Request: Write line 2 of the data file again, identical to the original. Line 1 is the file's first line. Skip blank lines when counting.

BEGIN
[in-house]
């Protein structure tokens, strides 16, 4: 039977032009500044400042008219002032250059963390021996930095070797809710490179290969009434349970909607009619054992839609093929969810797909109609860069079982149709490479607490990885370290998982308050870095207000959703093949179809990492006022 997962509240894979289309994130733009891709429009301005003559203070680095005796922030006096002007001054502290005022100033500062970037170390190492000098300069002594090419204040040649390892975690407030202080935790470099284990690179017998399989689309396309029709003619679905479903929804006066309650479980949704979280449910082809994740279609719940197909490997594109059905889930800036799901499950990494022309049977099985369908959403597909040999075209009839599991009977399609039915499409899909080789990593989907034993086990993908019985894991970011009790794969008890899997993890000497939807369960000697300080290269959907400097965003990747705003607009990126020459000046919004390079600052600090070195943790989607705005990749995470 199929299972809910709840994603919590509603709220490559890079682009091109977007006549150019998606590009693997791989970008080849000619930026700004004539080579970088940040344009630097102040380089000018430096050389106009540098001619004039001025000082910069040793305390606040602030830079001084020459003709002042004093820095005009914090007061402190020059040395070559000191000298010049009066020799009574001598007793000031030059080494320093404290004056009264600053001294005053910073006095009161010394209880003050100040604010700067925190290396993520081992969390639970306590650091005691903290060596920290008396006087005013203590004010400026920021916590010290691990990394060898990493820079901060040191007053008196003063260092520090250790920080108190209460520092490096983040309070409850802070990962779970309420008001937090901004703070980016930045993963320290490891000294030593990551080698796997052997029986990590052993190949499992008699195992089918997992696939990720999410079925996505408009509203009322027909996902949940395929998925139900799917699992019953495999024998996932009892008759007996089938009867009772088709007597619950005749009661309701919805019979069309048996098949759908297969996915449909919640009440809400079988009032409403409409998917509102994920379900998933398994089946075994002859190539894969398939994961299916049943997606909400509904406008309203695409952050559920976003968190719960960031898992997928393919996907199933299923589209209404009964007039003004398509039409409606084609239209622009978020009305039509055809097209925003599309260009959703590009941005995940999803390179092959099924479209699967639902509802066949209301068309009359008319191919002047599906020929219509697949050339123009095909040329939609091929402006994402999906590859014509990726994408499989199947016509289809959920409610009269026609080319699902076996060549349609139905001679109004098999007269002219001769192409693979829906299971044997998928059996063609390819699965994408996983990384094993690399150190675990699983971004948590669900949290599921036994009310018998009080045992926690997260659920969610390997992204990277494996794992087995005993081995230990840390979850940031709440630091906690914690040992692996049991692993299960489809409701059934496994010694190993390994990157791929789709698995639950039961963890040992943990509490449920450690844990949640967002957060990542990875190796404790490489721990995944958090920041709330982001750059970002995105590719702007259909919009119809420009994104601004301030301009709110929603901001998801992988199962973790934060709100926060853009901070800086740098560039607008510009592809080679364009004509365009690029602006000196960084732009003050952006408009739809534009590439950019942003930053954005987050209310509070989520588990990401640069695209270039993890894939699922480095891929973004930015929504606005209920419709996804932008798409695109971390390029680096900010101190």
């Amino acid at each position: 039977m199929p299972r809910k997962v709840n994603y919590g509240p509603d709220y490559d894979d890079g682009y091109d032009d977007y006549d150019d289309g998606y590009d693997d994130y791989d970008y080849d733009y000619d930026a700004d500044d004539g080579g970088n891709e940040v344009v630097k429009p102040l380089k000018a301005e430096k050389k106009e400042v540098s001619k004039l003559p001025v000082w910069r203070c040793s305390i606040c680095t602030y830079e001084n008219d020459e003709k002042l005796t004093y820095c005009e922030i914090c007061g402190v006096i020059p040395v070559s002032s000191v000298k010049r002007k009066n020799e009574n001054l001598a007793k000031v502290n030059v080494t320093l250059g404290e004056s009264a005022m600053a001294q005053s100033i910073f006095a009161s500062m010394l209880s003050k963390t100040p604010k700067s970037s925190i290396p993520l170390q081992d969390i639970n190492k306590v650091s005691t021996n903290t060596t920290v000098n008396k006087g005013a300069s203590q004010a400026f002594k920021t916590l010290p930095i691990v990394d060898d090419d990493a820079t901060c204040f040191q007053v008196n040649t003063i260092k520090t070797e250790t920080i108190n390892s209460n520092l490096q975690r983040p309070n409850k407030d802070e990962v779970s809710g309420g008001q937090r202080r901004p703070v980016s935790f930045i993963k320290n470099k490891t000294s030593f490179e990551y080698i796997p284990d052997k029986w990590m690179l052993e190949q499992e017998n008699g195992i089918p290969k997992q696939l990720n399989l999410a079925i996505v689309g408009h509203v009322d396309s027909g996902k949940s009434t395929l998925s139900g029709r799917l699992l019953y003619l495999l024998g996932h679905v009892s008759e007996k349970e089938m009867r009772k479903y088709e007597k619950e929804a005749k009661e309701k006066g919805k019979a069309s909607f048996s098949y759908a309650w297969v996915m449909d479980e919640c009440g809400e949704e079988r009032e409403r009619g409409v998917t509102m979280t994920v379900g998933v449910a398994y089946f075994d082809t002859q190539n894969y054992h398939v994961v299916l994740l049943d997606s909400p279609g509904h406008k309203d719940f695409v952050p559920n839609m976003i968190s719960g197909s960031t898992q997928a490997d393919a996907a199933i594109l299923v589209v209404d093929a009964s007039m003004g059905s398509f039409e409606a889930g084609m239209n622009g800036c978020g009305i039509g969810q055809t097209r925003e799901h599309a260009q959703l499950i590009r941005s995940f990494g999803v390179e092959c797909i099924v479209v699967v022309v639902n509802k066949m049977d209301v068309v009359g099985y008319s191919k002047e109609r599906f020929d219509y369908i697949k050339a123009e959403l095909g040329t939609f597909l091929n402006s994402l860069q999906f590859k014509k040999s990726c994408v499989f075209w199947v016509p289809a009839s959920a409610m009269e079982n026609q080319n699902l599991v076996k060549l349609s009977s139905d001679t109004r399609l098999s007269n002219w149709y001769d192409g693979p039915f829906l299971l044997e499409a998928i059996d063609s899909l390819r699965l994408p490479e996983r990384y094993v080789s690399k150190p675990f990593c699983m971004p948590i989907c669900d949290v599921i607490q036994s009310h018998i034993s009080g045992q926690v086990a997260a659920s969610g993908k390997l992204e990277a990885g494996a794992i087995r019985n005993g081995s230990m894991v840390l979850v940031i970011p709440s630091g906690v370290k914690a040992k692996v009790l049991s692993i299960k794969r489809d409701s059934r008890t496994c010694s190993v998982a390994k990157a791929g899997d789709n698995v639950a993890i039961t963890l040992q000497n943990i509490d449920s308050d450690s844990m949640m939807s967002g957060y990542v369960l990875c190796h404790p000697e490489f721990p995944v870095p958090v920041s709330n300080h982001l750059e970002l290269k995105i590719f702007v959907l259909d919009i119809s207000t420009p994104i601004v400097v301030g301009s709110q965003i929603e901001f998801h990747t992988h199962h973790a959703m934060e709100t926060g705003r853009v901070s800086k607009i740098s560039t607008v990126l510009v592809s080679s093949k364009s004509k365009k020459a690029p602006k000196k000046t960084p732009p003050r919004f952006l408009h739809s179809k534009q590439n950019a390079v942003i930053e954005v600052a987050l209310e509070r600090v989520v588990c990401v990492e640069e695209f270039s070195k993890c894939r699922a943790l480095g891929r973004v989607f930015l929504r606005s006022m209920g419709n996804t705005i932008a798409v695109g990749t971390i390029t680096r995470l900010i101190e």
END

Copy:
């Protein structure tokens, strides 16, 4: 039977032009500044400042008219002032250059963390021996930095070797809710490179290969009434349970909607009619054992839609093929969810797909109609860069079982149709490479607490990885370290998982308050870095207000959703093949179809990492006022 997962509240894979289309994130733009891709429009301005003559203070680095005796922030006096002007001054502290005022100033500062970037170390190492000098300069002594090419204040040649390892975690407030202080935790470099284990690179017998399989689309396309029709003619679905479903929804006066309650479980949704979280449910082809994740279609719940197909490997594109059905889930800036799901499950990494022309049977099985369908959403597909040999075209009839599991009977399609039915499409899909080789990593989907034993086990993908019985894991970011009790794969008890899997993890000497939807369960000697300080290269959907400097965003990747705003607009990126020459000046919004390079600052600090070195943790989607705005990749995470 199929299972809910709840994603919590509603709220490559890079682009091109977007006549150019998606590009693997791989970008080849000619930026700004004539080579970088940040344009630097102040380089000018430096050389106009540098001619004039001025000082910069040793305390606040602030830079001084020459003709002042004093820095005009914090007061402190020059040395070559000191000298010049009066020799009574001598007793000031030059080494320093404290004056009264600053001294005053910073006095009161010394209880003050100040604010700067925190290396993520081992969390639970306590650091005691903290060596920290008396006087005013203590004010400026920021916590010290691990990394060898990493820079901060040191007053008196003063260092520090250790920080108190209460520092490096983040309070409850802070990962779970309420008001937090901004703070980016930045993963320290490891000294030593990551080698796997052997029986990590052993190949499992008699195992089918997992696939990720999410079925996505408009509203009322027909996902949940395929998925139900799917699992019953495999024998996932009892008759007996089938009867009772088709007597619950005749009661309701919805019979069309048996098949759908297969996915449909919640009440809400079988009032409403409409998917509102994920379900998933398994089946075994002859190539894969398939994961299916049943997606909400509904406008309203695409952050559920976003968190719960960031898992997928393919996907199933299923589209209404009964007039003004398509039409409606084609239209622009978020009305039509055809097209925003599309260009959703590009941005995940999803390179092959099924479209699967639902509802066949209301068309009359008319191919002047599906020929219509697949050339123009095909040329939609091929402006994402999906590859014509990726994408499989199947016509289809959920409610009269026609080319699902076996060549349609139905001679109004098999007269002219001769192409693979829906299971044997998928059996063609390819699965994408996983990384094993690399150190675990699983971004948590669900949290599921036994009310018998009080045992926690997260659920969610390997992204990277494996794992087995005993081995230990840390979850940031709440630091906690914690040992692996049991692993299960489809409701059934496994010694190993390994990157791929789709698995639950039961963890040992943990509490449920450690844990949640967002957060990542990875190796404790490489721990995944958090920041709330982001750059970002995105590719702007259909919009119809420009994104601004301030301009709110929603901001998801992988199962973790934060709100926060853009901070800086740098560039607008510009592809080679364009004509365009690029602006000196960084732009003050952006408009739809534009590439950019942003930053954005987050209310509070989520588990990401640069695209270039993890894939699922480095891929973004930015929504606005209920419709996804932008798409695109971390390029680096900010101190």